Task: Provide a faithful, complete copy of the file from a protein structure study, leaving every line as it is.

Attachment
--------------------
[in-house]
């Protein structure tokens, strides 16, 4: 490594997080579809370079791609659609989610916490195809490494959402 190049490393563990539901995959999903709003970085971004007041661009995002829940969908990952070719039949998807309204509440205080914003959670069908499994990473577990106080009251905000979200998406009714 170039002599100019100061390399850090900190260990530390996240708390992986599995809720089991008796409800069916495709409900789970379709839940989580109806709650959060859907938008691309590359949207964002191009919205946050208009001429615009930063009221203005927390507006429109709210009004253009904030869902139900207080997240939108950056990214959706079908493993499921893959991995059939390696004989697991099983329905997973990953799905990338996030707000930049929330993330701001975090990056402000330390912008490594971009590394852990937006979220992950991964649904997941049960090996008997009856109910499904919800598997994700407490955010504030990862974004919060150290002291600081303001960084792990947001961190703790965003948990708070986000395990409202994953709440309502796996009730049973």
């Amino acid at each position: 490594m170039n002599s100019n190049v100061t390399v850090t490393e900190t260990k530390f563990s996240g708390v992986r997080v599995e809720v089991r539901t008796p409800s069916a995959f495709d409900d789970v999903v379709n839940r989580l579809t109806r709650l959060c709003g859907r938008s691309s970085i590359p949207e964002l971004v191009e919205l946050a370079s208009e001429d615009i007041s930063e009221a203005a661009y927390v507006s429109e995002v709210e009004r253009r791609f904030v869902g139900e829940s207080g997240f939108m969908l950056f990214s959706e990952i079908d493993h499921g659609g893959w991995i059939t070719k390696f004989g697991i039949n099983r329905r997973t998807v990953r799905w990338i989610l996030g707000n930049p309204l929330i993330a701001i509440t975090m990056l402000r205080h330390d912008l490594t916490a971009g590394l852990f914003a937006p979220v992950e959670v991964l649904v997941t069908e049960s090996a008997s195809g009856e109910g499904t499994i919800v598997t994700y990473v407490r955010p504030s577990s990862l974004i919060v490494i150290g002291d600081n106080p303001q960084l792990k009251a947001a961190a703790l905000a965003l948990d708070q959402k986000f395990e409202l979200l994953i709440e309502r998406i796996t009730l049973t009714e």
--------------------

[in-house]
């Protein structure tokens, strides 16, 4: 490594997080579809370079791609659609989610916490195809490494959402 190049490393563990539901995959999903709003970085971004007041661009995002829940969908990952070719039949998807309204509440205080914003959670069908499994990473577990106080009251905000979200998406009714 170039002599100019100061390399850090900190260990530390996240708390992986599995809720089991008796409800069916495709409900789970379709839940989580109806709650959060859907938008691309590359949207964002191009919205946050208009001429615009930063009221203005927390507006429109709210009004253009904030869902139900207080997240939108950056990214959706079908493993499921893959991995059939390696004989697991099983329905997973990953799905990338996030707000930049929330993330701001975090990056402000330390912008490594971009590394852990937006979220992950991964649904997941049960090996008997009856109910499904919800598997994700407490955010504030990862974004919060150290002291600081303001960084792990947001961190703790965003948990708070986000395990409202994953709440309502796996009730049973």
């Amino acid at each position: 490594m170039n002599s100019n190049v100061t390399v850090t490393e900190t260990k530390f563990s996240g708390v992986r997080v599995e809720v089991r539901t008796p409800s069916a995959f495709d409900d789970v999903v379709n839940r989580l579809t109806r709650l959060c709003g859907r938008s691309s970085i590359p949207e964002l971004v191009e919205l946050a370079s208009e001429d615009i007041s930063e009221a203005a661009y927390v507006s429109e995002v709210e009004r253009r791609f904030v869902g139900e829940s207080g997240f939108m969908l950056f990214s959706e990952i079908d493993h499921g659609g893959w991995i059939t070719k390696f004989g697991i039949n099983r329905r997973t998807v990953r799905w990338i989610l996030g707000n930049p309204l929330i993330a701001i509440t975090m990056l402000r205080h330390d912008l490594t916490a971009g590394l852990f914003a937006p979220v992950e959670v991964l649904v997941t069908e049960s090996a008997s195809g009856e109910g499904t499994i919800v598997t994700y990473v407490r955010p504030s577990s990862l974004i919060v490494i150290g002291d600081n106080p303001q960084l792990k009251a947001a961190a703790l905000a965003l948990d708070q959402k986000f395990e409202l979200l994953i709440e309502r998406i796996t009730l049973t009714e």